When I designed my house from scratch on CAD software, I still had to hire an architect to create official blueprints required for the permits, subcontractors, rafters, etc. But the architect charged far less than he would have, had he had to design the house for me from scratch and make all of the modifications that happened along the way. We don’t need to hire an architect for our basement renovation since there are no structural changes, and it isn’t as large of a scale as building an entire house.
3. Create a Basement Renovation Budget
Speaking of money, we also needed a budget. If you are here because you want to do your basement renovation on a budget, you are likely like us and have a limited amount of money to spend on the renovation, which is why we are doing them ourselves. I will let you know how we saved money and where we were able to find deals as we go through the renovation.
Our budget isn’t a set amount but a materials or price list. We didn’t say we have X dollars for this renovation; instead, we want to try and save as much money as possible by shopping around and planning to reuse whatever materials we can salvage from removing walls, etc. We know what we need to do and that it will cost money, regardless of what we set up as a preliminary budget.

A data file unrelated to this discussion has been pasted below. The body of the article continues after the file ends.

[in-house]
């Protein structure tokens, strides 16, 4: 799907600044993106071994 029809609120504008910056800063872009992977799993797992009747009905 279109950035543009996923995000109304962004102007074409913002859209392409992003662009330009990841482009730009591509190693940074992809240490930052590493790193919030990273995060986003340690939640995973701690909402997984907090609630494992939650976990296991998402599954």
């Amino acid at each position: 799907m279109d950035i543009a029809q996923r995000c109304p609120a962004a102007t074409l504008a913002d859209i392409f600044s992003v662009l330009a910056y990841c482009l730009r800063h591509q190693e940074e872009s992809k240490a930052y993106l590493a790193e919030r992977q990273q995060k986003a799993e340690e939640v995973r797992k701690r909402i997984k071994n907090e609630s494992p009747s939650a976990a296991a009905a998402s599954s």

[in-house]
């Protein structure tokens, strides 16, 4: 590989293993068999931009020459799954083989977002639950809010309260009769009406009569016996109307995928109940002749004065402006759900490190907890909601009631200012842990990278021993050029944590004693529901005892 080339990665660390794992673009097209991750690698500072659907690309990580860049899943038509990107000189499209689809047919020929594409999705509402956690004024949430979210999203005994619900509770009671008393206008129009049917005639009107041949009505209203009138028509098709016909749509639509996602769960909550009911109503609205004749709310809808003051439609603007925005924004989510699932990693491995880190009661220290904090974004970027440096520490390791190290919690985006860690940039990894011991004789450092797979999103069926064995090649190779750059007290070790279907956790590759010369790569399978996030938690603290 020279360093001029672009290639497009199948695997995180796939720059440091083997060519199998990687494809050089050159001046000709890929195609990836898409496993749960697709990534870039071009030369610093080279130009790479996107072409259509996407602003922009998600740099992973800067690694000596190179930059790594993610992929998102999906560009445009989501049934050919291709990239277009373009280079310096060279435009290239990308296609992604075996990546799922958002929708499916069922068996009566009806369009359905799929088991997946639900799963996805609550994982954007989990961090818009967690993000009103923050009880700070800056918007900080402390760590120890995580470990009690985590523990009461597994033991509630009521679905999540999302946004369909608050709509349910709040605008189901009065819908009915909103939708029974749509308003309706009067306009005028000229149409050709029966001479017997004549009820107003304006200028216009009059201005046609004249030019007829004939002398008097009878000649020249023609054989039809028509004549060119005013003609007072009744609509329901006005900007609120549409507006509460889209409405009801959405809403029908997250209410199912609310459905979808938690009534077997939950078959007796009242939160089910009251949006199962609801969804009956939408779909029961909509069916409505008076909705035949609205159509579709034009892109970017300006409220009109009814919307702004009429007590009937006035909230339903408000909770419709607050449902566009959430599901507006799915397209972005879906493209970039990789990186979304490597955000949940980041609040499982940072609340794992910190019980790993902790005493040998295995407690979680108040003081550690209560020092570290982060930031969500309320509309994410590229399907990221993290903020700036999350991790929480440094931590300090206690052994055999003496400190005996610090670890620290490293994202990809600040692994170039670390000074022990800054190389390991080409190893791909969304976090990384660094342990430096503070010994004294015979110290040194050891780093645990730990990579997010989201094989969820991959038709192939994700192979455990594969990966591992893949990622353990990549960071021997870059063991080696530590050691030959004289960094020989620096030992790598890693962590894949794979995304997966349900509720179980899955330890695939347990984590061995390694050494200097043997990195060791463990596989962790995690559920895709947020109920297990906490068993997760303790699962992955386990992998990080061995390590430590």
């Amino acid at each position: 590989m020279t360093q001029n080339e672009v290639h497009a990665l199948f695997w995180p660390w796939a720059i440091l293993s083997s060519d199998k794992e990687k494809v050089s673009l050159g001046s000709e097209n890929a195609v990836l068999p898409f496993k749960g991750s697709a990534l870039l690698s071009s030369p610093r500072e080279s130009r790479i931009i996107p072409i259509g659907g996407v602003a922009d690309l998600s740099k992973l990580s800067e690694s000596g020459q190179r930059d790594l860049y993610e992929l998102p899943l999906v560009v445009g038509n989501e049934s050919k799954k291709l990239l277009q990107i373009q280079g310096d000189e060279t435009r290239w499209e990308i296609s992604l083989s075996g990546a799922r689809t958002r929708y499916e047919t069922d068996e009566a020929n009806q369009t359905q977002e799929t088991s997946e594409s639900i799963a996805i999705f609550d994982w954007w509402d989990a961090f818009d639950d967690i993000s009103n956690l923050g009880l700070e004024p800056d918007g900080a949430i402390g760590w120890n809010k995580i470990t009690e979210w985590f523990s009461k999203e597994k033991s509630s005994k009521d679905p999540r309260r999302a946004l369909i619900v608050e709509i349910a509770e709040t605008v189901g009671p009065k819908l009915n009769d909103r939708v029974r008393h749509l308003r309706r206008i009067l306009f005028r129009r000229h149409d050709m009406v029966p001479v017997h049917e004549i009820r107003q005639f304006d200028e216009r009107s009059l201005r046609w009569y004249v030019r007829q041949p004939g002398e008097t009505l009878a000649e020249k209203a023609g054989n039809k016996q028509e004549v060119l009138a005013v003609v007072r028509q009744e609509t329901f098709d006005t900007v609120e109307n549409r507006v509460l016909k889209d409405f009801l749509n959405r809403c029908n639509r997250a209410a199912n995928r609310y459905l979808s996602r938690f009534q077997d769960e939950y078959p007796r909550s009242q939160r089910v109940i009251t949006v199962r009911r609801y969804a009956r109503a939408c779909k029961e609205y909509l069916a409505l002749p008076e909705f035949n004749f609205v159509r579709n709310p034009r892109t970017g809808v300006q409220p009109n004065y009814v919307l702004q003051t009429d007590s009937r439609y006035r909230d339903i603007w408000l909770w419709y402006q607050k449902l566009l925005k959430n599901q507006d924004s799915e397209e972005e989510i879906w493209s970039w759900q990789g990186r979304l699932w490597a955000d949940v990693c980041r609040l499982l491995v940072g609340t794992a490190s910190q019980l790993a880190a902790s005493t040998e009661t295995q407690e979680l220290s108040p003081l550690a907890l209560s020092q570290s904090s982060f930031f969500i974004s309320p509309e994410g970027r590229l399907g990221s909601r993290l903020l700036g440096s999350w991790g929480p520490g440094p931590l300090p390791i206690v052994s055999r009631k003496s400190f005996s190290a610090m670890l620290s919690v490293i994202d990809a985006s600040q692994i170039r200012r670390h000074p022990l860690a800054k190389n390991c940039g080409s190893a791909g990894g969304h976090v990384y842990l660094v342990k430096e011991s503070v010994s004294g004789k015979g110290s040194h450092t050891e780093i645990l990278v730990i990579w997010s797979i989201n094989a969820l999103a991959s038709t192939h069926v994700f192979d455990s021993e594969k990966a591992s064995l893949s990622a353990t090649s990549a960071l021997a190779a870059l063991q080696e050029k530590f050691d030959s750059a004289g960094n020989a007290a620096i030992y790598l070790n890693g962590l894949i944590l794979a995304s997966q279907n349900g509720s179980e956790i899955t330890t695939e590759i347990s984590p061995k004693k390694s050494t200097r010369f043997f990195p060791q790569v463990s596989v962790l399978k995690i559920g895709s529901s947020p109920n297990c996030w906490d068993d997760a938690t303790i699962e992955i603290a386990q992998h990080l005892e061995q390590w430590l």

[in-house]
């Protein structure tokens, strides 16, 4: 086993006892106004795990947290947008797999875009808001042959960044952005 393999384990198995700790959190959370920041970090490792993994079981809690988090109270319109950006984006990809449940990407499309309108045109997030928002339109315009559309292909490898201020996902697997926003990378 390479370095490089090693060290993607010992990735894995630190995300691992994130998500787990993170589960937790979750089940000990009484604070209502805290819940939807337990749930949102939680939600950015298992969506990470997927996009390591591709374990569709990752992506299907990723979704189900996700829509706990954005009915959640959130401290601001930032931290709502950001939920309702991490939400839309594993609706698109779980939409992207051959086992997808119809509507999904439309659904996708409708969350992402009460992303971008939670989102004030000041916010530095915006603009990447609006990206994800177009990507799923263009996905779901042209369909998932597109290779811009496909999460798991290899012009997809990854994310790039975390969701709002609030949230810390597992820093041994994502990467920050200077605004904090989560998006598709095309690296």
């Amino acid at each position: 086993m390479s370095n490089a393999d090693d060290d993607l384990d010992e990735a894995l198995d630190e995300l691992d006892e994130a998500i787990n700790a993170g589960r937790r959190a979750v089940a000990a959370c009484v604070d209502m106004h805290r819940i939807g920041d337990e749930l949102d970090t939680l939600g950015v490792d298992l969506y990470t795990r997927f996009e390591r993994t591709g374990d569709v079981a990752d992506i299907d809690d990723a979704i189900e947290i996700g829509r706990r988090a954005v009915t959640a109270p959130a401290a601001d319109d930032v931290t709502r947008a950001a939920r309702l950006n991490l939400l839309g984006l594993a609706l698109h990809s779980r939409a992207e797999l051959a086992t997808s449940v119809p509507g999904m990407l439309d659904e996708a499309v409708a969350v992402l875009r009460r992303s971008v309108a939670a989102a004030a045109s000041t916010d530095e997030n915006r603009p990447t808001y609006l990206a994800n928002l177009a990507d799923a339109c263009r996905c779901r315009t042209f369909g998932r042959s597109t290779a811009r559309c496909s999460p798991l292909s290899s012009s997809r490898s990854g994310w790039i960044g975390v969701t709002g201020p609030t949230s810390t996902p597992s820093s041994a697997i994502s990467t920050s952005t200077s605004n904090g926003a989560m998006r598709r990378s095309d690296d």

Create a materials list
I used Excel to create my materials list. I broke down the project into areas, categories, subcategories, items, details (notes) and then size, quantity, measurements, whether we have or need the items, quantity purchased and then the calculated number still needed. I also put an estimated cost per item column with a calculated total cost. Because we have been renovating for several years, we have a lot of leftover materials sitting around for our basement renovation.
It is tough to price out every item – is it worth it? Not really, but it pays to shop around for big purchases like drywall and studs. Prices for materials have been very volatile over the last couple of years. When we renovated upstairs, we paid around $10 a sheet for drywall, and this year we paid, at a discount, $15 a sheet, a 33% increase in 5 years. And because prices can change weekly or even daily, keeping track is a good idea, but know that the price may have changed when you are ready to purchase.